Adaptation: A process by which strategies to moderate, cope with, and take advantage of the consequences of climate events are enhanced, developed and implemented”.
Adaptive capacity: The ability of people and systems to adjust to climate change.
Carbon sinks/carbon sequestration: Carbon sinks are organic matter that allows storing or sequestration of carbon dioxide. Sinks include soils and biomass, particularly trees.
Certified Emission Reductions (CER): Reductions of greenhouse gases achieved by a Clean Development Mechanism (CDM) project – also referred to as CDM credits. CERs can be sold or counted towards industrialized countries’ reduction commitments. Reductions must be additional to any that would otherwise occur.
Clean Development Mechanism (CDM): One of the three flexible mechanisms established by the Kyoto Protocol. The instrument is flexible, because it allows industrialized countries to invest in emission reduction projects in developing countries with potential for cost-effective emission reductions (see box 5).
Climate Change: Any change in climate over time whether due to natural variability or because of human activity. Human activity leading to climate change primarily includes emission of greenhouse gases into the atmosphere, leading to less radiation of heat and global warming.
Climate Proofing: Actions to ensure that development efforts are protected from negative impacts of climate change, climate variability, and extreme weather events and to ensure that climate-friendly development strategies are pursued to delay and reduce damages caused by climate change.
Climate Variability: Reflects shorter-term extreme weather events, such as tropical hurricanes and the El Niño Southern Oscillation (ENSO), and North Atlantic Oscillation (NAO).
Coping: The immediate actions in the face of an event or changes, and ability to maintain welfare (in contrast to adaptation, which refers to long-term adjustments to the framework within which coping takes place).
Disaster: A serious disruption of the functioning of a society, causing widespread human, material, or environmental losses. These may exceed the ability of the affected society to cope, using its own resources.
Extreme Event: Event departing markedly from the average values or trends, and that is exceptional. Mostly, the return period substantially exceeds 10 years.
Fuel Switching: Reduce greenhouse gas emissions by switching from high-carbon to lower-carbon emitting energy sources, for example from coal to gas.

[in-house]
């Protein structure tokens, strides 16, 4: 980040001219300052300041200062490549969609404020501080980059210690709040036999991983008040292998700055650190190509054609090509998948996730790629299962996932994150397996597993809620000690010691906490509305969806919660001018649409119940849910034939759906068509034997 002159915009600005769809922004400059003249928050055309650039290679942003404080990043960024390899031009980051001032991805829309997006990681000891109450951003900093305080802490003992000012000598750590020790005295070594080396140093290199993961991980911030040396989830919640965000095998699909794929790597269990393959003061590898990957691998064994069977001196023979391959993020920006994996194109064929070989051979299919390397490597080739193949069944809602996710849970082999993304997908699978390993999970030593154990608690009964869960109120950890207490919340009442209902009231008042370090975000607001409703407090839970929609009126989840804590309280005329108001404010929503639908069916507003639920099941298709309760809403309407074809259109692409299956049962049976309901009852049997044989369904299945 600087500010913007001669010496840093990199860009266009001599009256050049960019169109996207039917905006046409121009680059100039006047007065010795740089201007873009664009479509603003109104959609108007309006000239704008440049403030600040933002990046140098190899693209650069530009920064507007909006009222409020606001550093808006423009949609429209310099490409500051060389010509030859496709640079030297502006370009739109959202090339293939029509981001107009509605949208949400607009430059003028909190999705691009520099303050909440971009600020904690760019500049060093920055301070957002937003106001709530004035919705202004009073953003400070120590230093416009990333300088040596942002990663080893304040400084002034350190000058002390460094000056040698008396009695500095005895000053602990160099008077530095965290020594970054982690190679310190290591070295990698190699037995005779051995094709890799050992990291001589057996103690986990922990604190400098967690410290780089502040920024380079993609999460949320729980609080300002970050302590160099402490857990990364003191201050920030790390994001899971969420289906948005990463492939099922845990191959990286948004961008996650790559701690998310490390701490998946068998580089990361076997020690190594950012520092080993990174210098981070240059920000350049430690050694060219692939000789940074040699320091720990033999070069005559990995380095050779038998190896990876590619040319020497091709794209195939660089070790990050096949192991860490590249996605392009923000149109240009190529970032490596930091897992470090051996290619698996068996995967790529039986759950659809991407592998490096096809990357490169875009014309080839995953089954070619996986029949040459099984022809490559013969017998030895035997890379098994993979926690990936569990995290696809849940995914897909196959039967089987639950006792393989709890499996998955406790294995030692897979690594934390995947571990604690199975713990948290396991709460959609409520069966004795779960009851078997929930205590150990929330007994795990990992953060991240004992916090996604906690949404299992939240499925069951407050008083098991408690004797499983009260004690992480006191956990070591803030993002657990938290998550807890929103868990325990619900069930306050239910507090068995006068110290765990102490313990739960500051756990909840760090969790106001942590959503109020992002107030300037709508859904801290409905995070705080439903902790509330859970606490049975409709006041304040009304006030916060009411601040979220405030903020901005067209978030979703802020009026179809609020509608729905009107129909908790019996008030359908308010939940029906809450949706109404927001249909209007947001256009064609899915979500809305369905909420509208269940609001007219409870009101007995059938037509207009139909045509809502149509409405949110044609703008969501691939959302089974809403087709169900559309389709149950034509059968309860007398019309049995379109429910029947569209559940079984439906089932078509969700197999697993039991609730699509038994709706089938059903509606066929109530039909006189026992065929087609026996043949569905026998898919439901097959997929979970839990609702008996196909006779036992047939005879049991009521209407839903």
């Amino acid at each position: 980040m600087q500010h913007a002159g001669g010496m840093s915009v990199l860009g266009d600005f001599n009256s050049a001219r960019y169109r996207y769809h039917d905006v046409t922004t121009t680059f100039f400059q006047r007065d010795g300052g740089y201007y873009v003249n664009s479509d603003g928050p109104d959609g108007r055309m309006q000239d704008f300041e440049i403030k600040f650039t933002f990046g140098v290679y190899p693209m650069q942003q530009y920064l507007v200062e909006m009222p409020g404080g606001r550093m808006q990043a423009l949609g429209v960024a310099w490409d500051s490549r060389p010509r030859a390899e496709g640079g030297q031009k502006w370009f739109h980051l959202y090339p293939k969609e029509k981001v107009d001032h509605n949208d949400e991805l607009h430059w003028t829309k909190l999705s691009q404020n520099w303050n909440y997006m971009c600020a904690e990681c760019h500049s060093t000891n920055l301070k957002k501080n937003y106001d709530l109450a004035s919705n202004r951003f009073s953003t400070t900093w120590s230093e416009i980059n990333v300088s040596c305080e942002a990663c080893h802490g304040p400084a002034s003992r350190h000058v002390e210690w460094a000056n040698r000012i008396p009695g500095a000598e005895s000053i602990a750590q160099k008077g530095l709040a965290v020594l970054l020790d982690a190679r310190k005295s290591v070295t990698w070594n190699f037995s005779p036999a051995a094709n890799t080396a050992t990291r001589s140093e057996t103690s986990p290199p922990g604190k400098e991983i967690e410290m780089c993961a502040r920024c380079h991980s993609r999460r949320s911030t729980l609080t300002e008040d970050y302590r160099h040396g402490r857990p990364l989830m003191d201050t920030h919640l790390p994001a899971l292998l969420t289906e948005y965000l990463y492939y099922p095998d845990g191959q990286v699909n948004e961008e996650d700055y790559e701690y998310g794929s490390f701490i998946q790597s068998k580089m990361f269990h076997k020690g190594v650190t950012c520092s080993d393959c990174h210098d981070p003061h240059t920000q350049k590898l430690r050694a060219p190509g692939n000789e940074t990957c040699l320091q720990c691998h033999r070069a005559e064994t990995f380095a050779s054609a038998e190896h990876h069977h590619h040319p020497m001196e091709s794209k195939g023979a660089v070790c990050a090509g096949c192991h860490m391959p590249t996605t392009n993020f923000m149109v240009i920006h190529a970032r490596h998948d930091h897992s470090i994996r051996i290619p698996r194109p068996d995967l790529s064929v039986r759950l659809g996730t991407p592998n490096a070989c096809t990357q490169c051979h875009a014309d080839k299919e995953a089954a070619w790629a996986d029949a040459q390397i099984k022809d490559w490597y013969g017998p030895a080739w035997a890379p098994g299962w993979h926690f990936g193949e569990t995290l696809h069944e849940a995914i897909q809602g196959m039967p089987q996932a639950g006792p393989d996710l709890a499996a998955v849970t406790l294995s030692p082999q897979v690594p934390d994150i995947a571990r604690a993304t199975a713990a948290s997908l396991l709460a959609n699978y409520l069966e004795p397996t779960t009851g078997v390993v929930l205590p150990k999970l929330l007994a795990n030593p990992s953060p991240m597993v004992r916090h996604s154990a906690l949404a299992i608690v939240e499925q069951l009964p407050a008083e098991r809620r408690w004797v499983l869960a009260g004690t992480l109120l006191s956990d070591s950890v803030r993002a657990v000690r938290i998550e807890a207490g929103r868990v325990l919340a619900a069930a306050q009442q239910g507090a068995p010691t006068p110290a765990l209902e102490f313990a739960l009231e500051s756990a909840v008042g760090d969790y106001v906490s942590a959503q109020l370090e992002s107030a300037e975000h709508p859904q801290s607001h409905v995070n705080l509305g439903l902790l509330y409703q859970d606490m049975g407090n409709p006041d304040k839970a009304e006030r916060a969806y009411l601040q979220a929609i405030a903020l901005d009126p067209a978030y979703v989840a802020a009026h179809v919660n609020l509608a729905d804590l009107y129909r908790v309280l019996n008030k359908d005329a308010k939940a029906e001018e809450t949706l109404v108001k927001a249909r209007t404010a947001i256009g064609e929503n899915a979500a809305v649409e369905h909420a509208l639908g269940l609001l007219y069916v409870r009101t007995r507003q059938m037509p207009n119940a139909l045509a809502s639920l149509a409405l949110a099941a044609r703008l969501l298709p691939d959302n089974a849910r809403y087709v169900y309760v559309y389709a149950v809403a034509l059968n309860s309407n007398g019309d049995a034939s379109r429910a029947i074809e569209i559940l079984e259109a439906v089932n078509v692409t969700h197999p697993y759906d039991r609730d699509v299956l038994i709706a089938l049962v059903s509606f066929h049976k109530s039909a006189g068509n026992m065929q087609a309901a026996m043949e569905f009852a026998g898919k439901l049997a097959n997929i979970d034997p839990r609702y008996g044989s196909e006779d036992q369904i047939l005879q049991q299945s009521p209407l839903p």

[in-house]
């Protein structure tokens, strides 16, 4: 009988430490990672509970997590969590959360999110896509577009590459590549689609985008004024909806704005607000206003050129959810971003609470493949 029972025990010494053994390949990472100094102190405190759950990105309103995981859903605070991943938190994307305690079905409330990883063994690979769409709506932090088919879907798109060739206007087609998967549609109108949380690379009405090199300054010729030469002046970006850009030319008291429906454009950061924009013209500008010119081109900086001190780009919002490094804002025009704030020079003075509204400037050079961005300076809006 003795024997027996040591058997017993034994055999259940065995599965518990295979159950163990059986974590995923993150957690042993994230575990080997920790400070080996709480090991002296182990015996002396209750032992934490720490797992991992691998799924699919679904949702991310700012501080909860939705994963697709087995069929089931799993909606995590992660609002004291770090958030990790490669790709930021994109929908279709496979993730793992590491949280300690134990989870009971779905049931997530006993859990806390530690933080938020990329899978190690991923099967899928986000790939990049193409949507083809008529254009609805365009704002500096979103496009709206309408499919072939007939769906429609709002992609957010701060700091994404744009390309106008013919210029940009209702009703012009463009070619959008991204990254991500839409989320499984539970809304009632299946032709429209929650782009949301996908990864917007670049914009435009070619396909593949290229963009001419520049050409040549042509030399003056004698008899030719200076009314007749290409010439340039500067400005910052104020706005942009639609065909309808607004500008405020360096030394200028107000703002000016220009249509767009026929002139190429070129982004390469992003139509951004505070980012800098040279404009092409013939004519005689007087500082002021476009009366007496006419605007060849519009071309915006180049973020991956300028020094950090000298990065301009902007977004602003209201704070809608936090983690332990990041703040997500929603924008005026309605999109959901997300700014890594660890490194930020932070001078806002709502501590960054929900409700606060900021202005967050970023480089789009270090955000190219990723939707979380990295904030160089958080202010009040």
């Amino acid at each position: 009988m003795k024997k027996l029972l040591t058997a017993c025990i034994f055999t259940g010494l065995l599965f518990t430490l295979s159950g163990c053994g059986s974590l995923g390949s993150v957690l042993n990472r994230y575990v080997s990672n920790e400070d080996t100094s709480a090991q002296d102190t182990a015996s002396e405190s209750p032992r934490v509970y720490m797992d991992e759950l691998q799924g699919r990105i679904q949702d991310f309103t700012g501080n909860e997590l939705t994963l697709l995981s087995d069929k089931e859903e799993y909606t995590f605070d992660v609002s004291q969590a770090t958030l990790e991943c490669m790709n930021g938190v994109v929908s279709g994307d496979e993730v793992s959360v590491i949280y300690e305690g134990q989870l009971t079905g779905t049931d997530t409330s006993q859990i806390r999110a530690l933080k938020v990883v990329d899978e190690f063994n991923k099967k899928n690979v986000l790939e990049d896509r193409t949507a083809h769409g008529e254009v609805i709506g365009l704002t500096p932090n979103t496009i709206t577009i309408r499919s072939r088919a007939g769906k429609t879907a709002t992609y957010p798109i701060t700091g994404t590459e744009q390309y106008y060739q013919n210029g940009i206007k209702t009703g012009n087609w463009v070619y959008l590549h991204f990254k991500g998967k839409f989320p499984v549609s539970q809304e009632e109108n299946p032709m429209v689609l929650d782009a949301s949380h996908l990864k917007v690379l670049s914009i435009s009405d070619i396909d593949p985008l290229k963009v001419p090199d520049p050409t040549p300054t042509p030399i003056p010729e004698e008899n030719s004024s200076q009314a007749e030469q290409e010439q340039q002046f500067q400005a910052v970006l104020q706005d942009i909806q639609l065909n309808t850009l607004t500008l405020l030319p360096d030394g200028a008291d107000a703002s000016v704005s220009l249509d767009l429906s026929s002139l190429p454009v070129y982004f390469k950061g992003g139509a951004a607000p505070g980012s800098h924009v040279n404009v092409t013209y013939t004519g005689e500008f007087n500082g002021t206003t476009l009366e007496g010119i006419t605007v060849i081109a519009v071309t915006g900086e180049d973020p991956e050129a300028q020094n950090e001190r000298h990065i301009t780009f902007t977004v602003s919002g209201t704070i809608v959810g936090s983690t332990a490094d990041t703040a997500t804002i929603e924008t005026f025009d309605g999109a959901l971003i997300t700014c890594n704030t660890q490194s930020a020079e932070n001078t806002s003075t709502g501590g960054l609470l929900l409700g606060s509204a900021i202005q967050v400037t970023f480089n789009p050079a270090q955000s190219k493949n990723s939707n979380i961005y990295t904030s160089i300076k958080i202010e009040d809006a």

Global Warming: Human activity leading to climate change primarily includes emission of greenhouse gases (e.g. carbon dioxide and methane) into the atmosphere, leading to less radiation of heat and global warming.
Greenhouse Gases: Principally carbon dioxide (CO2). Other gases are methane (CH4), nitrous oxide (N2O), hydrofluorcarbons (HFCs), perfluorcarbons (PFCs), and sulphurhexafluoride (SF6).
Low-carbon Development Path: Climate-friendly energy policies with emphasis on renewable energy, clean energy, energy efficiency, and other measures to reduce reliance on fossil fuels (coal, oil, and gas).
Mitigation: A human intervention to reduce or store anthropogenic emission of greenhouse gases and thereby lessen climate change.
National Adaptation Programme of Action (NAPA): National Adaptation Programmes of Action are intended to communicate priority activities addressing the urgent and immediate needs and concerns of Least Developed Countries (LDCs), relating to adaptation to the adverse effects of climate change.
National Communication: The requirement to prepare a national communication is stipulated in article 12 of the UNFCCC. Preparation of national communications is mandatory for all parties to the Climate Convention except for Least Developed Countries. Generally, national communications are prepared at intervals of 3-5 years and must include information such as inventories of emissions, policies and measures, and proposed projects for financing.
Precautionary Principle: As per Article 15 of the Rio Declaration (1992), “...where there are threats of serious or irreversible damage, lack of full scientific certainty shall not be used as a reason for postponing cost-effective measures to prevent environmental degradation”.
Resilience: The amount of change a system can undergo without changing state.
Risks: The expected number of lives lost, persons injured, damage to capital stock, and disruption of economic activity due to a particular natural hazard. The expected losses are consequently the product of a specific risk.
United Nations Framework Convention on Climate Change (UNFCCC): The international response to climate change, whose objective is to stabilize greenhouse gas concentrations in the atmosphere at a level that would prevent dangerous anthropogenic interference with the climate system – in this text referred to as the Climate Convention (see box 2).
Vulnerability: The combination of the sensitivity of people and natural systems to adverse socio-economic and environmental effects of climate change and the ability to cope with them.
This page forms part of the publication 'Danish Climate and Development Action Programme' as chapter 11 of 11
Publication may be found at the address http://www.netpublikationer.dk/um/5736/index.htm